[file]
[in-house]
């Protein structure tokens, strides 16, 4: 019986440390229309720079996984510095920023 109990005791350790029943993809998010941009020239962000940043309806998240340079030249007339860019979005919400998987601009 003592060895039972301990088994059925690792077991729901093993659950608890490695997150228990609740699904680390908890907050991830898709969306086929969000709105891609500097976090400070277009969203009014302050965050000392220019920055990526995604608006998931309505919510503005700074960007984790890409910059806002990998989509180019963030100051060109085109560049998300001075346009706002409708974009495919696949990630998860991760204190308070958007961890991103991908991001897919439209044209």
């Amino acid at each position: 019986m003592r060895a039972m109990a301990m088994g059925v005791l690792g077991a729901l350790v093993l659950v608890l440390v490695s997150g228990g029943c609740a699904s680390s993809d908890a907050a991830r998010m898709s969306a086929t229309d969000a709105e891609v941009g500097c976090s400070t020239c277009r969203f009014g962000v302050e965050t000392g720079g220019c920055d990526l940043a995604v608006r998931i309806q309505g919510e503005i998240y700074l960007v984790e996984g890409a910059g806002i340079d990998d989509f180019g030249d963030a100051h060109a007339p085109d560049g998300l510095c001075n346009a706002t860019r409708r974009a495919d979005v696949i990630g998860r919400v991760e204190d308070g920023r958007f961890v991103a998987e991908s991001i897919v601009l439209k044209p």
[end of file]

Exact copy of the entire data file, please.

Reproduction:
[in-house]
């Protein structure tokens, strides 16, 4: 019986440390229309720079996984510095920023 109990005791350790029943993809998010941009020239962000940043309806998240340079030249007339860019979005919400998987601009 003592060895039972301990088994059925690792077991729901093993659950608890490695997150228990609740699904680390908890907050991830898709969306086929969000709105891609500097976090400070277009969203009014302050965050000392220019920055990526995604608006998931309505919510503005700074960007984790890409910059806002990998989509180019963030100051060109085109560049998300001075346009706002409708974009495919696949990630998860991760204190308070958007961890991103991908991001897919439209044209």
């Amino acid at each position: 019986m003592r060895a039972m109990a301990m088994g059925v005791l690792g077991a729901l350790v093993l659950v608890l440390v490695s997150g228990g029943c609740a699904s680390s993809d908890a907050a991830r998010m898709s969306a086929t229309d969000a709105e891609v941009g500097c976090s400070t020239c277009r969203f009014g962000v302050e965050t000392g720079g220019c920055d990526l940043a995604v608006r998931i309806q309505g919510e503005i998240y700074l960007v984790e996984g890409a910059g806002i340079d990998d989509f180019g030249d963030a100051h060109a007339p085109d560049g998300l510095c001075n346009a706002t860019r409708r974009a495919d979005v696949i990630g998860r919400v991760e204190d308070g920023r958007f961890v991103a998987e991908s991001i897919v601009l439209k044209p």